Wake County school system begins work on new strategic plan

Posted by T. Keung Hui on February 7, 2014 

The Wake County school system is revising its strategic plan – again.

The last plan was finalized, after many discussions, in 2012 when Tony Tata was superintendent. Now that Jim Merrill is the superintendent, school leaders are beginning the revision process with adoption targeted for later this year.

The idea is to develop new goals for the state’s largest school system.

Between February and May, the school system will conduct community forums, focus groups and interviews. Among those who’d be targeted are school board members, students, parents, retirees, school administrators, teachers, community organizations, faith-based groups and the Wake Education Partnership.

The groups will be asked questions such as what are the district’s strengths and where can improvements be made. Online surveys would also be used.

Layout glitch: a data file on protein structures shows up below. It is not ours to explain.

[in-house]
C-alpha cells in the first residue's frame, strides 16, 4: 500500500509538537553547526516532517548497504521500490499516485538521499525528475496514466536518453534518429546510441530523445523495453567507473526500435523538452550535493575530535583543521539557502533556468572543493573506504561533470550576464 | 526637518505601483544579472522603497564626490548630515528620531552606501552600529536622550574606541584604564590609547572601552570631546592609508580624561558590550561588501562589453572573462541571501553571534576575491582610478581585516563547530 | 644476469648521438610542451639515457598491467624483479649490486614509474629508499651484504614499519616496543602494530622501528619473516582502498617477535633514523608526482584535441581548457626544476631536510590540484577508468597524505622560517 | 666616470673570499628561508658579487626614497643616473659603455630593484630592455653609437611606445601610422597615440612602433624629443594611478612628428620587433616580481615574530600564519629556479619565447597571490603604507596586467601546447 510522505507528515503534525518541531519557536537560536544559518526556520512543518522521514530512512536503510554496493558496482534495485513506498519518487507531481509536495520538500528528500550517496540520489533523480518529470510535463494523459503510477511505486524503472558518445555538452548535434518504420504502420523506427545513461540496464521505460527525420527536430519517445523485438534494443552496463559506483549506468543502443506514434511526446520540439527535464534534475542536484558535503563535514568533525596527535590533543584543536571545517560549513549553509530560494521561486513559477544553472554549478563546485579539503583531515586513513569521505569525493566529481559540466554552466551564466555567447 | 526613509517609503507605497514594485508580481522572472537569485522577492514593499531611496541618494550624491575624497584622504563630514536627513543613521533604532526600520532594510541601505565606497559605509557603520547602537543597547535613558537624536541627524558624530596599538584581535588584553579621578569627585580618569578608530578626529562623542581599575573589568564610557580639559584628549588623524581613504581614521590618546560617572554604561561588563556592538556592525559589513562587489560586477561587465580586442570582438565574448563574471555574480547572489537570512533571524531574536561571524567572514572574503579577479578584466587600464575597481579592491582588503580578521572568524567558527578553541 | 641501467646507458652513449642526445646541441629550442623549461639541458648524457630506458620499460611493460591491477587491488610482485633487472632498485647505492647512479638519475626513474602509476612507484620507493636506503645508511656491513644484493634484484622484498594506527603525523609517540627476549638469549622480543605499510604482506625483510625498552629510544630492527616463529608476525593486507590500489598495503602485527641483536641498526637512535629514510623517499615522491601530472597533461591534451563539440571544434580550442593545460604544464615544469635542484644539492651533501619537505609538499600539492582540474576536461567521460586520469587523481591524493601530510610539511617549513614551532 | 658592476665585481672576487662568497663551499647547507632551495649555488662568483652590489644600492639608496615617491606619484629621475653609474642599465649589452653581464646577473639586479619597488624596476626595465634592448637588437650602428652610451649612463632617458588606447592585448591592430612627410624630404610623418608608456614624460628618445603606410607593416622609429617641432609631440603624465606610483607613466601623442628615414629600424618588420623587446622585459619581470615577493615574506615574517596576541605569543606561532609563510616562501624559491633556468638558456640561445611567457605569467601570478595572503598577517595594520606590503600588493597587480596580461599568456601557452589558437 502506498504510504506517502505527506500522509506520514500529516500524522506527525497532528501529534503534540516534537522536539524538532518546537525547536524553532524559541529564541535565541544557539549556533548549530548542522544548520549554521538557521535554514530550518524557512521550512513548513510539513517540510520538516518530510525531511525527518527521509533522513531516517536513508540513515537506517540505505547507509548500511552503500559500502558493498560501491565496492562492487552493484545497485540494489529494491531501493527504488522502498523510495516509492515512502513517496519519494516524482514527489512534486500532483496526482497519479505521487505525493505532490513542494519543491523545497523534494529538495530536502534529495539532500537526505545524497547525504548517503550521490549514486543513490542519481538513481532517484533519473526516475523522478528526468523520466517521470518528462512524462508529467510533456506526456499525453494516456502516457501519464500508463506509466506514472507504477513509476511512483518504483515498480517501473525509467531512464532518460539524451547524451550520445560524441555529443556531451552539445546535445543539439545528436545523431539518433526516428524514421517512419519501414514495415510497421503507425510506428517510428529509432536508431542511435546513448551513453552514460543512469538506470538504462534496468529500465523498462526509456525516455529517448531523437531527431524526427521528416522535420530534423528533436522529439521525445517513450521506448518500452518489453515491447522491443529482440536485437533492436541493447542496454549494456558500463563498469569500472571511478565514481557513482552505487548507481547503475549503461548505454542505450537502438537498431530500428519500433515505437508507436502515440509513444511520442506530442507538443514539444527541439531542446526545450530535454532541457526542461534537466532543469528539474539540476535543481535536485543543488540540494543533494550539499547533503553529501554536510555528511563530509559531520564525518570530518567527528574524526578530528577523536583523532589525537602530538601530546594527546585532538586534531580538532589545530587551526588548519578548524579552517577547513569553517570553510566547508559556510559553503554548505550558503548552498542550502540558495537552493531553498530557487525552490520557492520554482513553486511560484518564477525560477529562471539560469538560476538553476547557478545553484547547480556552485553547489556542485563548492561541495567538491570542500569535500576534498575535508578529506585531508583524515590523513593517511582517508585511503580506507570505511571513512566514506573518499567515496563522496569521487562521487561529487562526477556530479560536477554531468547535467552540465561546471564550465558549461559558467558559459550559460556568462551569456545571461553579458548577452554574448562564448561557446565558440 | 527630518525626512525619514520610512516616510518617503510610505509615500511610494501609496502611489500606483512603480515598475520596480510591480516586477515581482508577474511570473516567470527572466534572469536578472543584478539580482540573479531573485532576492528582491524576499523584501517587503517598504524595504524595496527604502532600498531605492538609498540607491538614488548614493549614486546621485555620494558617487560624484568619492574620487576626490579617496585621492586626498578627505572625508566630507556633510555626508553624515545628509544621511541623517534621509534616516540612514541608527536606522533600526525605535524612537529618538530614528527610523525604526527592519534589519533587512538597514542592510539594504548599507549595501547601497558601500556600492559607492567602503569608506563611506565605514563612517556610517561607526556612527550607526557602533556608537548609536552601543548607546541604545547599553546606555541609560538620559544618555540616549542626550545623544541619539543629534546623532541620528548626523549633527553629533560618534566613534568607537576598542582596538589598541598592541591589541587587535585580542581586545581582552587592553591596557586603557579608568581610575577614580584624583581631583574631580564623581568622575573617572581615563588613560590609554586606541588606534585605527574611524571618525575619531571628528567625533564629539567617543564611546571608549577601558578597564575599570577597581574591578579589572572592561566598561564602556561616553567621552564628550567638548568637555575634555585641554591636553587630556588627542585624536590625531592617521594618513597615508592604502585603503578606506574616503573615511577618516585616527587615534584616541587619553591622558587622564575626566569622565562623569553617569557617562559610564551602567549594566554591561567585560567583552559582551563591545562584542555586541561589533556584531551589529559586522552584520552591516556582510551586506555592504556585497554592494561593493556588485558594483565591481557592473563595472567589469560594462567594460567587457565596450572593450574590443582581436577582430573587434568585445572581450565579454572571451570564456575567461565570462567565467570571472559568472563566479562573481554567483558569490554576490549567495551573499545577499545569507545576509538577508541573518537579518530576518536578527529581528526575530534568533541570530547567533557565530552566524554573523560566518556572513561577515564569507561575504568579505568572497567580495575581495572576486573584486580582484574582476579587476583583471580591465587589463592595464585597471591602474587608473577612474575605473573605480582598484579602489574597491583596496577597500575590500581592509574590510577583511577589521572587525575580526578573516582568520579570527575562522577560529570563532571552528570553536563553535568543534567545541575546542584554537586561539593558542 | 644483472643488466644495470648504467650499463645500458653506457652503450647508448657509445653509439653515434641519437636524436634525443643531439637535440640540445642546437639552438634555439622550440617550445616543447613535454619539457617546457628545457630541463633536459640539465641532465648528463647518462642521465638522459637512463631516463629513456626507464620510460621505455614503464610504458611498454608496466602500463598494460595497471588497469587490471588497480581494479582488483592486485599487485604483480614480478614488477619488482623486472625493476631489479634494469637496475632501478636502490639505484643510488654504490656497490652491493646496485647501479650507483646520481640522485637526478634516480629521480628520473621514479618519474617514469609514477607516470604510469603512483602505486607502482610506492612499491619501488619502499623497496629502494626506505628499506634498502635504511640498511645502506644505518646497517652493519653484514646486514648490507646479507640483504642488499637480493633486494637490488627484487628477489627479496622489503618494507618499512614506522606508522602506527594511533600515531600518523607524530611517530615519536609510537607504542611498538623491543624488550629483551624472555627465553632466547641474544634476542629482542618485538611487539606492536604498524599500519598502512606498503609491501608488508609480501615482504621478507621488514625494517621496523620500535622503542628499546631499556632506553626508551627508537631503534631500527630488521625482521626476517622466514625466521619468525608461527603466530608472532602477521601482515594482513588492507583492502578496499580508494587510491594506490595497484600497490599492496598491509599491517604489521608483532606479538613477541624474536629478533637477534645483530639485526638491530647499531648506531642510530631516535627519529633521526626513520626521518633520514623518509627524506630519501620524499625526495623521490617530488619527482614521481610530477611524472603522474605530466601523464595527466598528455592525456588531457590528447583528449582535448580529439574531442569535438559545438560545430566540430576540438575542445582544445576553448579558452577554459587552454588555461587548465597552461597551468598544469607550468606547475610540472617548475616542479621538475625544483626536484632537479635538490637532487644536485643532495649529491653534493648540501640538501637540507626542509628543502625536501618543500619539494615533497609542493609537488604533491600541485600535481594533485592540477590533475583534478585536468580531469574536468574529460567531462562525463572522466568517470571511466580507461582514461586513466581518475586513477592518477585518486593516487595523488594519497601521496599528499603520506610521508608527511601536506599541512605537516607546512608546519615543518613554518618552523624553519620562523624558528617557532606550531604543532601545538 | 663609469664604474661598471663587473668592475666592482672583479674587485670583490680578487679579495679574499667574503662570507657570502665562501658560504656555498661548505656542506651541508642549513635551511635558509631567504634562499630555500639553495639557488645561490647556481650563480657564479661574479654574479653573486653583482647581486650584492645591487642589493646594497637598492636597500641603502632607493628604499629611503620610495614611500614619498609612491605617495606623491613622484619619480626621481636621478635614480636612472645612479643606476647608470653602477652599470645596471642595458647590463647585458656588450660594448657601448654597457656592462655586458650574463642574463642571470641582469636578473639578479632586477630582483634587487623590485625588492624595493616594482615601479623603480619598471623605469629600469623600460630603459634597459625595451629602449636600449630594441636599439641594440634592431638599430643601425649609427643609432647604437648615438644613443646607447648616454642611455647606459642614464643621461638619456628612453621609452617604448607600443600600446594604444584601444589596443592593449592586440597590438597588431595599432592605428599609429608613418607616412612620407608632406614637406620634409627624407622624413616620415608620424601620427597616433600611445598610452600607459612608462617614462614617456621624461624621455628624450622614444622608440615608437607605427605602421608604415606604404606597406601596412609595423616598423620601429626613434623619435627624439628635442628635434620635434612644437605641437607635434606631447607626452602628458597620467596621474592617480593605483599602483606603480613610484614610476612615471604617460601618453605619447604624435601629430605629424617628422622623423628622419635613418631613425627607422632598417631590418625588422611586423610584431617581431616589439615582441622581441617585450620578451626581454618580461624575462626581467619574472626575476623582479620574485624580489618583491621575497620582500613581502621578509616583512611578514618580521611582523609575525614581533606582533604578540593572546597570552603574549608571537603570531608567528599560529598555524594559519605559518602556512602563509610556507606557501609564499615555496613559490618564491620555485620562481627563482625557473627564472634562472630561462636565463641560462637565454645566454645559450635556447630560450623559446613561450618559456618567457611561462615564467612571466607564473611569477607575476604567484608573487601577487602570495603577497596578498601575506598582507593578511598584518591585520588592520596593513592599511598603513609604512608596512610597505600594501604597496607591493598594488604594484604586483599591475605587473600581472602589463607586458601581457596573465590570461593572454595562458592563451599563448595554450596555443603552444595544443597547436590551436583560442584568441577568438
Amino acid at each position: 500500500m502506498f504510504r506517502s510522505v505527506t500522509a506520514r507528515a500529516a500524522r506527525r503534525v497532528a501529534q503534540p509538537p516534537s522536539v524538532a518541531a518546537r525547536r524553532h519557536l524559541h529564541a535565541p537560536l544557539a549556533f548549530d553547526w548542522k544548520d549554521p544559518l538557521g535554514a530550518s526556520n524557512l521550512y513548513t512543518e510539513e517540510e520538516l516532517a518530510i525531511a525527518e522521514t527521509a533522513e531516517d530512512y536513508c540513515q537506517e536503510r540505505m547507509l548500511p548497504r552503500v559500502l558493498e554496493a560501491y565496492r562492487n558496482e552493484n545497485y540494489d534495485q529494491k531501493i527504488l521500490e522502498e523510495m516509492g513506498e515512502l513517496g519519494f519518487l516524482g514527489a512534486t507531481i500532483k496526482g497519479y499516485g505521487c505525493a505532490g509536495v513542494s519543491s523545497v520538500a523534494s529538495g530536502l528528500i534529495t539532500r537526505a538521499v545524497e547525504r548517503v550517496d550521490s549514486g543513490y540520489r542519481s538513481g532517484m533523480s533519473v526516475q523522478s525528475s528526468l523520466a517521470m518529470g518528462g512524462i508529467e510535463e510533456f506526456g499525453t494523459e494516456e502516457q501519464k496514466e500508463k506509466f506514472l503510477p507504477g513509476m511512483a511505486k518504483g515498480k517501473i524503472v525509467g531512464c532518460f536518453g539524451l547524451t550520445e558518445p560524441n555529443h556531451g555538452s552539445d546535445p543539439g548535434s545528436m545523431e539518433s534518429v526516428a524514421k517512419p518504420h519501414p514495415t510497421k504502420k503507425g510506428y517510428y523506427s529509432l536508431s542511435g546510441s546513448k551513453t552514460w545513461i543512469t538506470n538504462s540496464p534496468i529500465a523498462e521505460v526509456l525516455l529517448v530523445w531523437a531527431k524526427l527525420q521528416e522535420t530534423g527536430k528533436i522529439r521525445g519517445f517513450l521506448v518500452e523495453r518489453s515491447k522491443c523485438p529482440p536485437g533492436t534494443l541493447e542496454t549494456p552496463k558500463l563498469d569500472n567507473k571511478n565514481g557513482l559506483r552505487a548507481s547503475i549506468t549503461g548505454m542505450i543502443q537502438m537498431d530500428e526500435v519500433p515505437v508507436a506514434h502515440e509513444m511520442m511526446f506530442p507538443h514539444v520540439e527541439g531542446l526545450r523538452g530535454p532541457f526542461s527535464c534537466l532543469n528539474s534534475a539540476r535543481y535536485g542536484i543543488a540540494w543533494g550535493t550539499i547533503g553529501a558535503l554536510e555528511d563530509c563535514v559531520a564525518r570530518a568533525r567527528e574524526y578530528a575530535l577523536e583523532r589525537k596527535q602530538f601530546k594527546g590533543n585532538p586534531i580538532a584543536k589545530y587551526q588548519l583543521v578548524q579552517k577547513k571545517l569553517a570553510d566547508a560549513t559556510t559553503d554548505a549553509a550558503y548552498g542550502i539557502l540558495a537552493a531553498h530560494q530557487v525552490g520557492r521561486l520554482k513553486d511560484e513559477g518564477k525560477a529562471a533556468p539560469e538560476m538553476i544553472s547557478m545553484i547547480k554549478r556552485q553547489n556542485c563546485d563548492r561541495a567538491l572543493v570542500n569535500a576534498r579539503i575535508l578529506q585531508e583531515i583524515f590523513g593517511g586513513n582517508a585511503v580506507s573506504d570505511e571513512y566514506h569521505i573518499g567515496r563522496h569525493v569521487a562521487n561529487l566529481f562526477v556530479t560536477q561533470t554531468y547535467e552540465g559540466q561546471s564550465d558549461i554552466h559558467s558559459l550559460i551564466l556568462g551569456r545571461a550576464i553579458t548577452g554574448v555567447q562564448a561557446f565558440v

In step two, a 20-30 member strategic planning work team comprised of “representatives from all stakeholder groups” will be formed in May.

In step three, planning sessions will be held in June.

In step four, a draft plan will be presented to the school board for review in late fall. The plan would be placed on a board agenda for public comment.

In step five, a revised plan is presented with the school board giving final approval in late fall.

School board members met with administrators in small groups at today’s board retreat to discuss the process for developing the strategic plan.

A repeated theme was the need to get a representative and diverse group involved in the process and that it shouldn’t just be the same people who provide feedback to the district. Board members said they wanted people involved who would give the district a “reality check.”

Another idea that was discussed was to make sure the new plan is realistic and not just “pie in the sky.”

“We want something that’s aspirational and visionary but that’s functional and worthwhile,” said school board member Jim Martin.

“If it’s a grounded plan, a realistic plan, people will walk away feeling better about it,” Martin also said.

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